Love it or hate it, dread it or revel in it, suck at it or excel in it, math makes the world go round, sending rockets to the moon, forecasting the weather, describing the motions of the planets and everything else in the cosmos. Galileo (1564–1642) famously said that ‘the universe is written in mathematical language, without which it is humanly impossible to comprehend a single word.’ But today we are concerned not with the math of the astronomer or physicist but with the altogether simpler but equally important branch of mathematics, arithmetic. From the Greek words for number and art, arithmetic describes the traditional operations of or fundamental manipulation of numbers, including addition and subtraction, multiplication and division.
Throughout most of the Middle Ages, Boethius’ De arithmetica (‘On Arithmetic’) was, in Europe, the principal source for most math textbooks and remained so until the twelfth century, when the works of Arab mathematicians (via Spain) were translated into Latin by the likes of Robert of Chester, Gerard of Cremona and Adelard of Bath. These works and translations in conjunction with the rise of universities in the twelfth century gave a renewed impetus to the study of mathematics.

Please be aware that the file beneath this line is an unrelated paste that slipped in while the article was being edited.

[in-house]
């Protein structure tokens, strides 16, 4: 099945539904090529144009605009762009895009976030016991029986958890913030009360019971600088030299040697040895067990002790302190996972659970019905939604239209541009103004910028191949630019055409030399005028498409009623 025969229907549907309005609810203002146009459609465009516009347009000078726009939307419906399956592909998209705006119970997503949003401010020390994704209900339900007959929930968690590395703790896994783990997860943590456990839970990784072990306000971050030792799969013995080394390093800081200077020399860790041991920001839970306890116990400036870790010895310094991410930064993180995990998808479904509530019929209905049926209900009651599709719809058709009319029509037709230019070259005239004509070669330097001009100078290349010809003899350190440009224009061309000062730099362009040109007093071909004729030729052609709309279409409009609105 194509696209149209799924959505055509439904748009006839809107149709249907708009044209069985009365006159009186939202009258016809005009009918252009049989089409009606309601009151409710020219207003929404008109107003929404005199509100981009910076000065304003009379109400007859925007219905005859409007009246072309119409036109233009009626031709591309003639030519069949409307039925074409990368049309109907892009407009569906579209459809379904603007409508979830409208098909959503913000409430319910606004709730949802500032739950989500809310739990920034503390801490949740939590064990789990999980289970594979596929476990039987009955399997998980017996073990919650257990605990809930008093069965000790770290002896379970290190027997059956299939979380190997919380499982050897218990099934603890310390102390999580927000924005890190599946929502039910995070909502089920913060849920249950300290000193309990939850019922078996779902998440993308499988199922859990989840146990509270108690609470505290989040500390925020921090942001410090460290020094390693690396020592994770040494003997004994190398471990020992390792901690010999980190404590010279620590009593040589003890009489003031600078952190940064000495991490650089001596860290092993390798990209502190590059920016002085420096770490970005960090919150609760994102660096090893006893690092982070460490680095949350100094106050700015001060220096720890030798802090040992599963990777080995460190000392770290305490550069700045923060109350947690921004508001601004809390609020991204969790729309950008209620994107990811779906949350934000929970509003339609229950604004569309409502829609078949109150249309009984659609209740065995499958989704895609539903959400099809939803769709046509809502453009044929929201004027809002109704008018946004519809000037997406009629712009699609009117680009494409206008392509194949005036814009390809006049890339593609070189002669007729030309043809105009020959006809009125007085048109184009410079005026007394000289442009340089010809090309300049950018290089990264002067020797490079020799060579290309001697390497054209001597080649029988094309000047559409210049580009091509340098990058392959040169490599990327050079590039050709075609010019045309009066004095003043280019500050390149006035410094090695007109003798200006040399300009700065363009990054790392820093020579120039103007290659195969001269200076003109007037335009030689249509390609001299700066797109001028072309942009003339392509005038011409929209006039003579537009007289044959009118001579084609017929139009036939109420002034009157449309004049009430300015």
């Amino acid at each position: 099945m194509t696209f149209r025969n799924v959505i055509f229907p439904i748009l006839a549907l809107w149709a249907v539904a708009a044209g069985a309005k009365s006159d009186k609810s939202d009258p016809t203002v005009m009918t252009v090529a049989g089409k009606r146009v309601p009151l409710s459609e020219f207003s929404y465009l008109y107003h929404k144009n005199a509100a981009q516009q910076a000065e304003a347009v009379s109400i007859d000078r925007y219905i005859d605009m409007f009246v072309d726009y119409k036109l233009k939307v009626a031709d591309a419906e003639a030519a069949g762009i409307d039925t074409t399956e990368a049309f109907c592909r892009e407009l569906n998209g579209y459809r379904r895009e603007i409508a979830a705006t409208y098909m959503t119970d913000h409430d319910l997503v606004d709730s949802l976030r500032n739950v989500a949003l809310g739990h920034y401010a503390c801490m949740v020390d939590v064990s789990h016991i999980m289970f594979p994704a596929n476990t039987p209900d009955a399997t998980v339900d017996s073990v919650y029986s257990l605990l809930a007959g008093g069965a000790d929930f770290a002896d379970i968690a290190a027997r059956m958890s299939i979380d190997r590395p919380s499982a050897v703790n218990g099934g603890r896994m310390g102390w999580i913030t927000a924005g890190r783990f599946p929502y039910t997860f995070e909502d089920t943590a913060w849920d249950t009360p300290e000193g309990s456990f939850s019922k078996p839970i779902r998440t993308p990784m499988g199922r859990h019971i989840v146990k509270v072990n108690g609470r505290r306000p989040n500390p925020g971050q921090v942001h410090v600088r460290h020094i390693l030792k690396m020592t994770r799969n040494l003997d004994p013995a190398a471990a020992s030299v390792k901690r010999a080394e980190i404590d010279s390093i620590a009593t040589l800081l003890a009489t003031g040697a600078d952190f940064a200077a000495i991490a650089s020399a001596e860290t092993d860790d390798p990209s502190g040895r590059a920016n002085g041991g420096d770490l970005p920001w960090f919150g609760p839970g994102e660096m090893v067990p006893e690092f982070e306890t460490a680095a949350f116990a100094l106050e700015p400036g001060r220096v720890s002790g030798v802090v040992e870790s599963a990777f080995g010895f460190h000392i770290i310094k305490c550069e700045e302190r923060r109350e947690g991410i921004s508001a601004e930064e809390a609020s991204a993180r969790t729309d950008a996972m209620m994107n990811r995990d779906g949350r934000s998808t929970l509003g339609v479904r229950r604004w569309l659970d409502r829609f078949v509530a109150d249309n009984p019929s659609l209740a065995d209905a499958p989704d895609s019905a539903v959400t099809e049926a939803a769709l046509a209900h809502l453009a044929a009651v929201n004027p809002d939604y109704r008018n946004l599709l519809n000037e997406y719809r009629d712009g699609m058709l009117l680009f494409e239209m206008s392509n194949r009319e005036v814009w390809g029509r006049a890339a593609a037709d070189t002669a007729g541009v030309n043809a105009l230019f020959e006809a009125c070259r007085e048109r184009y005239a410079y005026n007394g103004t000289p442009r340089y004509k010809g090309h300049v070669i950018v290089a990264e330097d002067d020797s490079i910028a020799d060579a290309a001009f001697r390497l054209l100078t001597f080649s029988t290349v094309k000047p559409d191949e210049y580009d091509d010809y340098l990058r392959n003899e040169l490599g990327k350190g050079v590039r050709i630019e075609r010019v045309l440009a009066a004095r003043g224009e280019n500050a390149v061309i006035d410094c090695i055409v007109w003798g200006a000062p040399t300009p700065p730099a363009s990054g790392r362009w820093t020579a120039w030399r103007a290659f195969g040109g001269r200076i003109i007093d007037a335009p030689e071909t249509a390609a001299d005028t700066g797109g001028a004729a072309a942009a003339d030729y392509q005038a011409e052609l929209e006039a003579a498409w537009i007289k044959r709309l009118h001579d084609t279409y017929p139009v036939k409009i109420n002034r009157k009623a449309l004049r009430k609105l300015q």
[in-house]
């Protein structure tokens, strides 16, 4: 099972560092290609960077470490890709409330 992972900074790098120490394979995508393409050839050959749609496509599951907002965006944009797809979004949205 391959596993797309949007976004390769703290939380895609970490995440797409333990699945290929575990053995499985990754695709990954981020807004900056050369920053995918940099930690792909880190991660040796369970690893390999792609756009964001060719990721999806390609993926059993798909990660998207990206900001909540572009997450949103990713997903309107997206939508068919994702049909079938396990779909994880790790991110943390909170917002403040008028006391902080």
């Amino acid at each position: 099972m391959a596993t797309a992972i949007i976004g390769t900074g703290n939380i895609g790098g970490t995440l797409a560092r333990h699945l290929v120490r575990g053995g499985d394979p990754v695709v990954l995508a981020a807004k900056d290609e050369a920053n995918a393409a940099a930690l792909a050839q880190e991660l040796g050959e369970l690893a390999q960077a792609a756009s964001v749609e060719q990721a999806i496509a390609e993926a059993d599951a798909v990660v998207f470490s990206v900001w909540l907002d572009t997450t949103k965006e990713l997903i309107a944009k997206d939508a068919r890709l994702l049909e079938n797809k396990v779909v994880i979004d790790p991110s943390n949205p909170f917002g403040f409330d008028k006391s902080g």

At about the same time, exposed to Arabic mathematics while studying in Bugia (in modern-day Algeria) and while accompanying his father on business trips to Egypt, Syria, Byzantium and Provence, Leonardo of Pisa (1170 – c. 1240), better known as Fibonacci, introduced aspects of Arabic math into Europe. Fibonacci’s Liber Abbaci (‘The Book of Calculation’), completed in 1202, was instrumental in popularizing Hindu–Arabic numerals. Imagine long division in Roman numerals!
From the thirteenth century, a new kind of math book appeared – the commercial arithmetic or ‘Abbacus Book’ designed specifically for the education of merchants and tradespeople and usually written, not in academic Latin but in the vernacular. They arose in response to expanding international trade and banking and were used in the ‘abbacco schools’ that flourished from the fourteenth to the sixteenth centuries. They were filled with practical math problems related to the contemporary marketplace and for that reason reveal a great deal about Renaissance trade practices.
Math in Print